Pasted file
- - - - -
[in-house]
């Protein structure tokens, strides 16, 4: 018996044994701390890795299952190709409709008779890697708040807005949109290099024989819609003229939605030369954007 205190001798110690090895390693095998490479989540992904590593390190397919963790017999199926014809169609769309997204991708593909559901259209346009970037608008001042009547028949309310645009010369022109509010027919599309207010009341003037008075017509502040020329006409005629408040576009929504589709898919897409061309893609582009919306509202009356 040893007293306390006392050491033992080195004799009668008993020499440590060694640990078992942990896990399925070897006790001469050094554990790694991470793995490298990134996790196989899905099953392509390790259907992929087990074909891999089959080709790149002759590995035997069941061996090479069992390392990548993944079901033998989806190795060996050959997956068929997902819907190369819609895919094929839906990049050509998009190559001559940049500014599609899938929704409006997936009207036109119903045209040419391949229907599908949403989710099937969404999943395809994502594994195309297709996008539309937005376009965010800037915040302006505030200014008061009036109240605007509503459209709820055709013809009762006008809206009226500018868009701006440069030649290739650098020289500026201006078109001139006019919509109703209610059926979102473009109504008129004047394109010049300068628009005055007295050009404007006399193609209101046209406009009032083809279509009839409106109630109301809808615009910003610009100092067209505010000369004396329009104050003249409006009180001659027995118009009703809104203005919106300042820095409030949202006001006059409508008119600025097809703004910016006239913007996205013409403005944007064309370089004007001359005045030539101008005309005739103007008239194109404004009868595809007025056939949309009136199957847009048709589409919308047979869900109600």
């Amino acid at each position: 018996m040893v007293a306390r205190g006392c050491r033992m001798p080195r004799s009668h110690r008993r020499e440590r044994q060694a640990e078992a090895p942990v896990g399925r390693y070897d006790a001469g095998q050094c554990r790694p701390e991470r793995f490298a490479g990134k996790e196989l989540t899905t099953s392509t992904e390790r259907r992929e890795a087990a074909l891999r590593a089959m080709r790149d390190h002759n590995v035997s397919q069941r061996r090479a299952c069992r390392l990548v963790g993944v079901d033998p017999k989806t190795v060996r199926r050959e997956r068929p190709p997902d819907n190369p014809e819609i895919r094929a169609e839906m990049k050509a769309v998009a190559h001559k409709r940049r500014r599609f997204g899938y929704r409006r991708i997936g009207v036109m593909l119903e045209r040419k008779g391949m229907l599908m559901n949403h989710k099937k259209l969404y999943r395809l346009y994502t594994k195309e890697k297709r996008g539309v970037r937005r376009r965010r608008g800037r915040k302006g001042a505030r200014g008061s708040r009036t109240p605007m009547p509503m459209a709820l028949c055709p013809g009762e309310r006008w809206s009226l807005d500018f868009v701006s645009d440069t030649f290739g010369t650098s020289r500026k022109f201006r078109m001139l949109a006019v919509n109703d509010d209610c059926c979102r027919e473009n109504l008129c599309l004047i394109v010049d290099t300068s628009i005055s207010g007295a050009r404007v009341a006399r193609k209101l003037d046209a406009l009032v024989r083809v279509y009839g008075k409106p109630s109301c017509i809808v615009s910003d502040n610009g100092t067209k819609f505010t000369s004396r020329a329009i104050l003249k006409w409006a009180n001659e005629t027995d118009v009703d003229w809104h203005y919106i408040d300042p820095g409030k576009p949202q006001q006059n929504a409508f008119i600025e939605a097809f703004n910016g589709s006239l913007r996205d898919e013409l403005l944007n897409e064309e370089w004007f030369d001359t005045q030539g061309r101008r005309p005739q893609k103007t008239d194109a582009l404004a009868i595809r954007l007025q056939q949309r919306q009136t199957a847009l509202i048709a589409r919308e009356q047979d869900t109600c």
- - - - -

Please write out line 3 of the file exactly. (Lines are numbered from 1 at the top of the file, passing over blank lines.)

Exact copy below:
């Amino acid at each position: 018996m040893v007293a306390r205190g006392c050491r033992m001798p080195r004799s009668h110690r008993r020499e440590r044994q060694a640990e078992a090895p942990v896990g399925r390693y070897d006790a001469g095998q050094c554990r790694p701390e991470r793995f490298a490479g990134k996790e196989l989540t899905t099953s392509t992904e390790r259907r992929e890795a087990a074909l891999r590593a089959m080709r790149d390190h002759n590995v035997s397919q069941r061996r090479a299952c069992r390392l990548v963790g993944v079901d033998p017999k989806t190795v060996r199926r050959e997956r068929p190709p997902d819907n190369p014809e819609i895919r094929a169609e839906m990049k050509a769309v998009a190559h001559k409709r940049r500014r599609f997204g899938y929704r409006r991708i997936g009207v036109m593909l119903e045209r040419k008779g391949m229907l599908m559901n949403h989710k099937k259209l969404y999943r395809l346009y994502t594994k195309e890697k297709r996008g539309v970037r937005r376009r965010r608008g800037r915040k302006g001042a505030r200014g008061s708040r009036t109240p605007m009547p509503m459209a709820l028949c055709p013809g009762e309310r006008w809206s009226l807005d500018f868009v701006s645009d440069t030649f290739g010369t650098s020289r500026k022109f201006r078109m001139l949109a006019v919509n109703d509010d209610c059926c979102r027919e473009n109504l008129c599309l004047i394109v010049d290099t300068s628009i005055s207010g007295a050009r404007v009341a006399r193609k209101l003037d046209a406009l009032v024989r083809v279509y009839g008075k409106p109630s109301c017509i809808v615009s910003d502040n610009g100092t067209k819609f505010t000369s004396r020329a329009i104050l003249k006409w409006a009180n001659e005629t027995d118009v009703d003229w809104h203005y919106i408040d300042p820095g409030k576009p949202q006001q006059n929504a409508f008119i600025e939605a097809f703004n910016g589709s006239l913007r996205d898919e013409l403005l944007n897409e064309e370089w004007f030369d001359t005045q030539g061309r101008r005309p005739q893609k103007t008239d194109a582009l404004a009868i595809r954007l007025q056939q949309r919306q009136t199957a847009l509202i048709a589409r919308e009356q047979d869900t109600c």